I really like to make jam. In fact, I really like canning. There is just something so great about a canning project that is satisfying and I feel a sense of accomplishment when the fruit is sealed in the jars and looks so pretty and delicious.
Yesterday, I made some raspberry jam using the raspberries I had left over from a wedding cake I did over the weekend. My new go-to book is one that my Mom gave me a couple of months called "So Easy to Preserve" by the Cooperative Extension--The University of Georgia. The National Center for Home Food Preservation is based at the University of Georgia where Dr. Elizabeth L. Andress teaches and has conducted research on home food canning and freezing methods.
It is an excellent resource on all types of food preservation. This book covers topics such as canning, pickled products, jellied products, freezing and drying foods. Every single recipe included in this book has been tested and if the directions are followed exactly, using the amounts that are listed, you can successfully put up many types of food.
If you are canning for the first time, or would like to make sure that your canning practices are up-to-date, please check their website for complete canning information.
Both the raspberry and apricot jams (the apricot jam is the second part of this post) that I made were processed using the Boiling Water Bath method. Please refer to the directions about this process and use them in conjunction with the directions listed below in the recipes.
*My notes are highlighted in this color.
Adapted from So Easy to Preserve, pg. 207
Mostly Raspberry Jam *I call this Mostly Raspberry Jam, because I had a few blackberries on hand that needed to be used.
*Yields = (5) 1/2-pint jars of jam
4 1/2 cups raspberries
1 cup blackberries
3 1/4 cup sugar
*zest & juice from 2 lemons
1) Sterilize canning jars.
2) Combine berries, sugar, lemon juice and zest. Bring slowly to a boil, stirring occasionally until sugar dissolves.
3) Cook rapidly to, or almost to, jellying point, depending upon whether a firm or soft jam is desired. As mixture thickens, stir frequently to prevent sticking.
4) Pour hot jam into hot jars, leaving at least 1/4-inch headspace (I left a little more, about 1/2 inch).
5) Wipe jar rims and adjust lids. Process 5 minutes in a Boiling Water Bath.
6) Remove jars from water bath and carefully transfer to clean towel laid out on the counter and leave for 12 hours undisturbed. After 12 hours, remove rings and wipe down jars before storing.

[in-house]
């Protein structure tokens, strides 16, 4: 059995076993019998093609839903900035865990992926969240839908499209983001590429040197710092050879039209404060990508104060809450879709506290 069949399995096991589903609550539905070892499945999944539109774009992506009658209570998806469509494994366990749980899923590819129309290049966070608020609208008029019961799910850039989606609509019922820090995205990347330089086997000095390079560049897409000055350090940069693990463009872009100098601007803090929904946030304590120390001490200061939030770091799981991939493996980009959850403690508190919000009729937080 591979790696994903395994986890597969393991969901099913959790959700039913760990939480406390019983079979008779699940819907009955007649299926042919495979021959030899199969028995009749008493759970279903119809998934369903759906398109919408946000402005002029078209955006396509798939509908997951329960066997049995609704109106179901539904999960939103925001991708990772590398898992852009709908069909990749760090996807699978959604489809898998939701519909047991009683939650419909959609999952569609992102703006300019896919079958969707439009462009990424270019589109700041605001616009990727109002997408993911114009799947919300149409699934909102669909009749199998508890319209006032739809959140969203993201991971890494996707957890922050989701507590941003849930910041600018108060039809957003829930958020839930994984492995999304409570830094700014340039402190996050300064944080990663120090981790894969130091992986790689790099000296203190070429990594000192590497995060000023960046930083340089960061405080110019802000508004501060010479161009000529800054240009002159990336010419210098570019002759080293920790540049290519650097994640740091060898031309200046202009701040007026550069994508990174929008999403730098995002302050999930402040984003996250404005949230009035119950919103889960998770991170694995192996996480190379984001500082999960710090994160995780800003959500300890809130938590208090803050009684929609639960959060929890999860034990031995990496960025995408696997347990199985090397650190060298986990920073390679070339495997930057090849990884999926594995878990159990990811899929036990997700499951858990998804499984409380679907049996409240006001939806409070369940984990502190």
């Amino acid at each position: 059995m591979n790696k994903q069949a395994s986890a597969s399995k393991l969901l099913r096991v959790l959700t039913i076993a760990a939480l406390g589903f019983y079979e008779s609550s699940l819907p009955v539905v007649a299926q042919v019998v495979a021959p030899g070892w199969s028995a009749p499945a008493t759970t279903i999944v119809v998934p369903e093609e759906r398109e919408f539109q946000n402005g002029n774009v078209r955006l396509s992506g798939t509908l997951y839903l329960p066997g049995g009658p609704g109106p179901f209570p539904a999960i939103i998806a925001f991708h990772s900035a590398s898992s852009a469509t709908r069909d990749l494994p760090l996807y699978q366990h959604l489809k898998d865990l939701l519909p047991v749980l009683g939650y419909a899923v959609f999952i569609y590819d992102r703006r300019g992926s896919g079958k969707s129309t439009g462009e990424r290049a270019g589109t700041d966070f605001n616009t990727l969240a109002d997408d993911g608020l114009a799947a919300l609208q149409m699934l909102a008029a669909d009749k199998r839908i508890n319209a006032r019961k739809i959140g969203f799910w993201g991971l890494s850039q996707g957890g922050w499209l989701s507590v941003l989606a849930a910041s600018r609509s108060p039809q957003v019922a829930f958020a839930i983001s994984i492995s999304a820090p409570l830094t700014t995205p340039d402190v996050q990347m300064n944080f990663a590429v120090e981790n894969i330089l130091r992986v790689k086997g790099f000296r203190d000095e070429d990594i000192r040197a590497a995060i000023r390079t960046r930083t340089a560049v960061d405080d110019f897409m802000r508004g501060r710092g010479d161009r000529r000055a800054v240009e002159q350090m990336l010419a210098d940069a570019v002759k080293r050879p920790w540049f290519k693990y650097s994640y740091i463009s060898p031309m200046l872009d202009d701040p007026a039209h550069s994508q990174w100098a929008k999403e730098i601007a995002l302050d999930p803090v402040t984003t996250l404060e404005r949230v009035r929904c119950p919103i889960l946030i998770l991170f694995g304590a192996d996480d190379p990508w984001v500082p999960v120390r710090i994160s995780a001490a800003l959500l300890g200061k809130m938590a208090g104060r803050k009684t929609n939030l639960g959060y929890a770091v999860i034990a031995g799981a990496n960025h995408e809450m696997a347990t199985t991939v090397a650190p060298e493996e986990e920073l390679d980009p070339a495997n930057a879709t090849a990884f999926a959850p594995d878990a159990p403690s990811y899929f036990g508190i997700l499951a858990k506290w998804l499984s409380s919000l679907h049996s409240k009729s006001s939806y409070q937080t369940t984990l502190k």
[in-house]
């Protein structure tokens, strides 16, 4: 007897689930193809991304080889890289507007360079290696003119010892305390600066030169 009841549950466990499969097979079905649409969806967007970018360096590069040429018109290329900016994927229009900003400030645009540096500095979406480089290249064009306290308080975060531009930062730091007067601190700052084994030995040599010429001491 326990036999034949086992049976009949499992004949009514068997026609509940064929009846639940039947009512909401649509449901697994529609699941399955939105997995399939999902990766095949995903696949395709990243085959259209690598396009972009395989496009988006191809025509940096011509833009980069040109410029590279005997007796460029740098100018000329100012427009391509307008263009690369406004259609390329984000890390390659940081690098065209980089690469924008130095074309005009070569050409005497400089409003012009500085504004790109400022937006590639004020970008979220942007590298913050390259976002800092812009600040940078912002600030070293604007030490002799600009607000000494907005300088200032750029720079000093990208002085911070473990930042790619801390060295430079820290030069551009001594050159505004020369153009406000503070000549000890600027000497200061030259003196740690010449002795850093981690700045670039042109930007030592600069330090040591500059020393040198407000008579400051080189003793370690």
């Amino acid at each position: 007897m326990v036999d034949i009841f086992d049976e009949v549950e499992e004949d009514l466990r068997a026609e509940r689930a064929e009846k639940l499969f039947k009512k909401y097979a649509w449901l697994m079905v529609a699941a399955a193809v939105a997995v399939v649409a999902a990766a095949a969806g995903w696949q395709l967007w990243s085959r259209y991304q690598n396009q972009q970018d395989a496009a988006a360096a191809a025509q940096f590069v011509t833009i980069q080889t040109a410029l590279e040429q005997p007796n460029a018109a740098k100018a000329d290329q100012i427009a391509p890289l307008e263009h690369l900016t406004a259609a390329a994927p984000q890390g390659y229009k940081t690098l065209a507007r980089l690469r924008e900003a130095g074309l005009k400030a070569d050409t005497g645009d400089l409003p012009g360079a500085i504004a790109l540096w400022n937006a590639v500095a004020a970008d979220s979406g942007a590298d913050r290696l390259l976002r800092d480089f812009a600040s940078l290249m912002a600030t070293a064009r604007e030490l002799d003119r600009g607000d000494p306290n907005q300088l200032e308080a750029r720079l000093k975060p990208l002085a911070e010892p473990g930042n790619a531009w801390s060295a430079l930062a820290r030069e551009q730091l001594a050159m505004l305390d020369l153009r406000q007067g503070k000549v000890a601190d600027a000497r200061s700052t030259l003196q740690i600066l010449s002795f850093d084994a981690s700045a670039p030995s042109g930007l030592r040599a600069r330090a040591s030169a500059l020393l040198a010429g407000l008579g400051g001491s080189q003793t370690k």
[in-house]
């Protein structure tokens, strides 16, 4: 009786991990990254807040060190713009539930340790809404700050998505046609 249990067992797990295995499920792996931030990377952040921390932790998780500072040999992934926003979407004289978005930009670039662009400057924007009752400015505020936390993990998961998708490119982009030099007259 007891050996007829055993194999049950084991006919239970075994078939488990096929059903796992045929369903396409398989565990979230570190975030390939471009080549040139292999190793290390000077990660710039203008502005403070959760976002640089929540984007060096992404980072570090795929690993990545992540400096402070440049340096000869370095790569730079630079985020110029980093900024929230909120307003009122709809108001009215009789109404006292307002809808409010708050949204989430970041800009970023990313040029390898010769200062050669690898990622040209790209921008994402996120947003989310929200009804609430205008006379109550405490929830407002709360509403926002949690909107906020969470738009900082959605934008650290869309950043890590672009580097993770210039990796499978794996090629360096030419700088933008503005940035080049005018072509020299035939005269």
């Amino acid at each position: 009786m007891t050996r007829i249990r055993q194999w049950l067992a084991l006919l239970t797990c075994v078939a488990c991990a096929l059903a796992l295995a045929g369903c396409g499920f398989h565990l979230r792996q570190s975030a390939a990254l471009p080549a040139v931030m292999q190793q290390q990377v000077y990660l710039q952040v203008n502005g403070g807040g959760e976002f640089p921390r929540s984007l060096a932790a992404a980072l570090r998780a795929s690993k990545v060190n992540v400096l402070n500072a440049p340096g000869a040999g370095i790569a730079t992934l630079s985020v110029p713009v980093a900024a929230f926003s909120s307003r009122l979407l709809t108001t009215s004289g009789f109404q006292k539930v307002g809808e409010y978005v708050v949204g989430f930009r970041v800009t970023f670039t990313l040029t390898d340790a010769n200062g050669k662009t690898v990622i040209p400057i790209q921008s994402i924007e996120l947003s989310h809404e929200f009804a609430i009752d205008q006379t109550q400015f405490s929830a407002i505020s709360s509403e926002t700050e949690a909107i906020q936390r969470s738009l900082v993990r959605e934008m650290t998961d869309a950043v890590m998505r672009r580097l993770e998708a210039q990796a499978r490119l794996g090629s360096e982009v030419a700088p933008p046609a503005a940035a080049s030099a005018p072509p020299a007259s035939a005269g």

Note: If seedless jam is preferred, crushed berries may be heated until soft and pressed through a sieve or food mill; then add sugar and proceed as above.
A few weeks before this jam session, I made some of the best apricot jam I've ever had. We had purchased some beautiful Rival Apricots from our local market that is always stocked with local Oregon grown produce. My mom decided to can most of them, but said that I could use the extra apricots for jam.
I had recently read about different flavors and specifically what pairs well with apricot. Vanilla was high on the list. I happen to have a few vanilla beans on hand and decided to experiment with this flavor combination. I wasn't disappointed. The vanilla bean really brought out the sweet apricot flavor and combined with the lemon zest and juice, the apricot was the star of the show! If you look closely at the next couple of pictures, you'll notice the lovely, black specks of vanilla beans scattered throughout the jam.
Adapted from So Easy to Preserve, pg. 207
Jill's Apricot-Vanilla Jam
2 quarts apricots (you can peel them first, but I left the peel on)
6 cups sugar
1/4 cup lemon juice
Zest of 2 lemons & 1 orange
1 1/2 vanilla beans, split
*Yields = (14) 1/2 pint jars of jam
1) Sterilize canning jars. Combine all ingredients; slowly bring to boiling, stirring occasionally until sugar dissolves. (I kept the mixture on low for the first 30 minutes, to really let the vanilla bean flavor infuse into the apricot mixture).
2) Cook rapidly until thick, about 25 minutes. (This may take longer, depending on the thickness of the jam you desire. Also, take out vanilla beans before jam is finished cooking.)
3) As mixture thickens, stir frequently to prevent sticking. Pour hot jams into hot jars, leaving 1/4-inch headspace.
4) Wipe jar rims and adjust lids. Process 5 minutes in a Boiling Water Bath.
5) Remove jars from water bath and carefully transfer to clean towel laid out on the counter and leave out undisturbed for 12 hours. After 12 hours, remove rings and wipe down jars before storing.